Amidst growing doubts of Russian involvement in the recent US presidential elections, there are fresh reports about a possible election agency breach. According to an article published in Reuters, a security firm (Recorded Future) was monitoring underground markets for a potential data dump and they found information on log-on credentials for access to computers at the U.S. Election Assistance Commission. It is notable that the agency was responsible to ensure that the voting machines meet security standards.
The researchers from the security firm contacted hackers posing as buyers and learned that the Russian-speaking hacker (also referred to as Rasputin) had obtained a credential for around 100 people working at the election commission. The FBI is currently investigating the matter.
According to the researchers, hackers were continuously scanning the assets associated with the US presidential elections looking for any weakness that they can exploit. With a myriad of automated vulnerability-detection tools available to these hackers, it becomes easier to find and crack vulnerabilities.
In the case of the election commission, it has been reported that the hackers used SQL injection, amongst other preventable flaws, to obtain a list of usernames and passwords. Recorded Future has provided a detailed summary of the incident here.
The culpability of the Putin government becomes clearer in the post-election phase. Obviously, there are a number of questions that remain unanswered now especially with the growing number of hacking incidents at the top level.
Apart from Wikileaks somehow obtaining the contents of Democratic servers, every other piece of a possible breach in the government’s data has come after the election results came out. There is, however, no information on when the hacks happened and more importantly did they actually skew the election results.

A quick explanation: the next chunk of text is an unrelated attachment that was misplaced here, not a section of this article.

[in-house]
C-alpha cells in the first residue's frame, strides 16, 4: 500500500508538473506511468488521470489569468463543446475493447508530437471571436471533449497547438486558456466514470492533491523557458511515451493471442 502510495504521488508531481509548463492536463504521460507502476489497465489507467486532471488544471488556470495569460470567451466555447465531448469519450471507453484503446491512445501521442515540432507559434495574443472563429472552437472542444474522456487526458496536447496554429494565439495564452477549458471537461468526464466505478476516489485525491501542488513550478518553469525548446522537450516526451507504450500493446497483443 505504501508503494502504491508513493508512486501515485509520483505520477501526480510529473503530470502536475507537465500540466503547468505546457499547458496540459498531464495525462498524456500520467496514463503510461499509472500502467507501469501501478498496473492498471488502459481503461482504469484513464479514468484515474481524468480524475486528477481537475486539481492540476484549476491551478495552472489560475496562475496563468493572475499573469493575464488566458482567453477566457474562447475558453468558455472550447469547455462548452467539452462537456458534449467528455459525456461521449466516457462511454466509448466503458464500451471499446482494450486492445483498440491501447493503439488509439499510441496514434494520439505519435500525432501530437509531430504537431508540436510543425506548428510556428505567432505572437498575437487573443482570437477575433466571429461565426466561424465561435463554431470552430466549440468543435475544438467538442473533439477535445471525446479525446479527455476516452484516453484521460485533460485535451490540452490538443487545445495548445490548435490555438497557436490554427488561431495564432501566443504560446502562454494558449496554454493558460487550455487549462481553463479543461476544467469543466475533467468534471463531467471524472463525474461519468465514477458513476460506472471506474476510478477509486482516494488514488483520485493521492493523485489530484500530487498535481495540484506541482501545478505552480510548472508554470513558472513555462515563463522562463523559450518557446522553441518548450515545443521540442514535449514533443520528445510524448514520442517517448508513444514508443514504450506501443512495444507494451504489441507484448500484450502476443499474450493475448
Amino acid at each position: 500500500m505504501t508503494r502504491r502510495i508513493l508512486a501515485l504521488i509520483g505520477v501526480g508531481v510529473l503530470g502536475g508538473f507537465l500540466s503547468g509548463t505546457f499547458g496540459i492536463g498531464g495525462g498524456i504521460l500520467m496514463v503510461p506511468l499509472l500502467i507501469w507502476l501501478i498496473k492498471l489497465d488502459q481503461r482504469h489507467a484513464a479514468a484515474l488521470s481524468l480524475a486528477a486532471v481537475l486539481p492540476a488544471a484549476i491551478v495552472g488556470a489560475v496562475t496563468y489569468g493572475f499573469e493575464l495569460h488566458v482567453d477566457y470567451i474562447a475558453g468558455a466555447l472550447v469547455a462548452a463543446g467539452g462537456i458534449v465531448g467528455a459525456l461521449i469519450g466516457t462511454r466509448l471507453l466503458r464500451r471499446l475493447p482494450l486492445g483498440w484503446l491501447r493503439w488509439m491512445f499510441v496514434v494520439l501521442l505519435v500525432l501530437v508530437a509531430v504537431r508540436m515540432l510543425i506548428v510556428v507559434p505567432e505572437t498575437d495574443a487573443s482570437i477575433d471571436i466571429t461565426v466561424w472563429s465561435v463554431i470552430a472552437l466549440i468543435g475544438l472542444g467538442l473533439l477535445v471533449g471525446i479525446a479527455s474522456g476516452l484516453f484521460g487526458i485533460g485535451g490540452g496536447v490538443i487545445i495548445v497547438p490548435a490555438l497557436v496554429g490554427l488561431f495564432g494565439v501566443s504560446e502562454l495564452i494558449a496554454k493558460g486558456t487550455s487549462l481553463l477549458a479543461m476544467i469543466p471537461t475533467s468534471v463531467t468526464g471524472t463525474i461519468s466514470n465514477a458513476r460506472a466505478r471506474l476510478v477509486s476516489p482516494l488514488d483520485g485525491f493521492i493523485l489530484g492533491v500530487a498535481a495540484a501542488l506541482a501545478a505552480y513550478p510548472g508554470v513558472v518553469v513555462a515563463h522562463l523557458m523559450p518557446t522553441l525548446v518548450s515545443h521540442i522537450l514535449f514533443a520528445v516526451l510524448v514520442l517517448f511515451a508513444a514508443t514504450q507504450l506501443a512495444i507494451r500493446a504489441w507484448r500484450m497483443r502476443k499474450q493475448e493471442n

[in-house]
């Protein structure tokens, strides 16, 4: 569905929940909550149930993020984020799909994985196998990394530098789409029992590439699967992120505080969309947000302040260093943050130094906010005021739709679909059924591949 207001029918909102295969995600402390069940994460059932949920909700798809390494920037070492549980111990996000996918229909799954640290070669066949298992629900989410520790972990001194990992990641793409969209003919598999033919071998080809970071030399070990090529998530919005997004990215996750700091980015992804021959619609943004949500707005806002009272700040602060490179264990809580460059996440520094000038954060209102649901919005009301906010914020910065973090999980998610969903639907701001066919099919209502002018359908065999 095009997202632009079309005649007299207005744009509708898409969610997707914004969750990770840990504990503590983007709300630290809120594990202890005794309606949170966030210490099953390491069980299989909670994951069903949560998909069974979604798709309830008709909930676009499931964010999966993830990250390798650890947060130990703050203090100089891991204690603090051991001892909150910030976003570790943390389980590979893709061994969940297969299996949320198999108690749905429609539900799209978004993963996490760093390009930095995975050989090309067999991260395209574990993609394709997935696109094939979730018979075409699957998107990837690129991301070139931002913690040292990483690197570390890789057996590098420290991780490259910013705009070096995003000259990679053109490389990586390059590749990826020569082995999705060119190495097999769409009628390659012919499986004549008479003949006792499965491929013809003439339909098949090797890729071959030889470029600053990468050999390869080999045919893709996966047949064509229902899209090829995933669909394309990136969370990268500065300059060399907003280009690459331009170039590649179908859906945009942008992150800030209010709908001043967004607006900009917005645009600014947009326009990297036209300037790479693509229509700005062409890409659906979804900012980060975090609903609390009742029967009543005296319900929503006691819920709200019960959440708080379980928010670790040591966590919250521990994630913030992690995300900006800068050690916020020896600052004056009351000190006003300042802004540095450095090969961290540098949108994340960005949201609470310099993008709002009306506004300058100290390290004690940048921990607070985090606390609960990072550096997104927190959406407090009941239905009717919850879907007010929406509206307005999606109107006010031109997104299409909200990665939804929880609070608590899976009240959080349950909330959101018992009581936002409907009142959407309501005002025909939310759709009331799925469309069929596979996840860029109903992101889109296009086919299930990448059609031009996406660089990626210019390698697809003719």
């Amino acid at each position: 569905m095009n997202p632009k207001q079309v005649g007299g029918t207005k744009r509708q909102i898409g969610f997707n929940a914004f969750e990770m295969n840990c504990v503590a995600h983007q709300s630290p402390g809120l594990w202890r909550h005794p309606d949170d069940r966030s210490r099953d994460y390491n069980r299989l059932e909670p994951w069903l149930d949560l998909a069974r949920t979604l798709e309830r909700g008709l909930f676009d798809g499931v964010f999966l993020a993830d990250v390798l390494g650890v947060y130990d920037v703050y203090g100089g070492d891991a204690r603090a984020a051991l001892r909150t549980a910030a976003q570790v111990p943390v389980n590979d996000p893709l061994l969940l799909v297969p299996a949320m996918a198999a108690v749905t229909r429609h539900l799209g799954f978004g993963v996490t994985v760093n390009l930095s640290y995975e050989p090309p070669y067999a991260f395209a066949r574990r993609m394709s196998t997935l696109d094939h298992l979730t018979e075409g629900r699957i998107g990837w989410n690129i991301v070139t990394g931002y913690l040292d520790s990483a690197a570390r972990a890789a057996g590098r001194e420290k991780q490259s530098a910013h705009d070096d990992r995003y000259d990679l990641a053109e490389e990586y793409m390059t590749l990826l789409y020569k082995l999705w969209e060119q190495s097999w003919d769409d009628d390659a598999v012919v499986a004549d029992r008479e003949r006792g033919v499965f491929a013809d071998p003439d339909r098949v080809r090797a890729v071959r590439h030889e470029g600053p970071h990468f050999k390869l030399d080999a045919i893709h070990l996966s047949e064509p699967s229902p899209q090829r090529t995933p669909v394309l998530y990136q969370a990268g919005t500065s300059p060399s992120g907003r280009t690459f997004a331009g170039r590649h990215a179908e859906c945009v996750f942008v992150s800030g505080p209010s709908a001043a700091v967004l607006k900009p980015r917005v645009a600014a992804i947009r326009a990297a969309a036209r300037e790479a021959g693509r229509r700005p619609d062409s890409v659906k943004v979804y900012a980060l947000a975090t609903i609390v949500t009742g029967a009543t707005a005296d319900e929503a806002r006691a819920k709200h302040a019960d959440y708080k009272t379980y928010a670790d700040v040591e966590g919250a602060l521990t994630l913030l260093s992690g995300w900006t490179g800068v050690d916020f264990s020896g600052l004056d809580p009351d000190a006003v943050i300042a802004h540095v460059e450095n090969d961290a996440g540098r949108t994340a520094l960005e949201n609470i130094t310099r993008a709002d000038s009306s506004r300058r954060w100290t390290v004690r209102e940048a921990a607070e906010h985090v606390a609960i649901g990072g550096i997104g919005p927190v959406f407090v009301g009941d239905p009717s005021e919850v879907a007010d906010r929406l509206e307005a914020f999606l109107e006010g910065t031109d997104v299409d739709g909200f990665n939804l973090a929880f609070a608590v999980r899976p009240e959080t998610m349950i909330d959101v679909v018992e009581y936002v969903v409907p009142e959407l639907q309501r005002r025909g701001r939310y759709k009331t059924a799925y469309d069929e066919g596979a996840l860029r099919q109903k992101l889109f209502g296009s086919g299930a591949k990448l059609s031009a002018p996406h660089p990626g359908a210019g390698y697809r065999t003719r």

Politics, money, or something else? While there are many speculations on what actually happened, there should be investigations on the motive of such data breaches around the election times. Are there any Trump organization business records that might shed light on any debt or obligation that the Trump family might have in Russia and any significant income flows from Russia?
If the hackers really used SQL Injection, how could have the security folks at the US Election Agency ignored one of the most common vulnerability? Did they not run automated security tests and penetration testing to find the flaws? Weren’t their security measures in place to identify Russian hackers? The answers to these questions will not only shed light on what really happened but also how this could be prevented in the future.
Although we do not know the implications of these data breaches, there is plenty to be pondered upon. If a nation cannot assure unbiased elections, are we really ready to dive into the digital age? That is the exact problem that we are trying to solve.
Indusface, through its Total Application Security solution, aims to manage security risks by finding and fixing flaws before hackers. It helps detect, protect and monitor such application-layer threats including automated attacks. Offered as a service, it provides full management of the operation using subject matter experts at a fraction of the cost of hiring an in house team. It includes:
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Venky has played multiple roles within Indusface for the past 6 years. He was instrumental in building the product/service and technology team from scratch and grew it from ideation to getting initial customers with a proven/validated business model poised for scale. He has proven experience (10+ years) in the security industry and has held various mgmt/leadership roles in Product Development, Professional Services, and Sales during his time at Entrust Data card.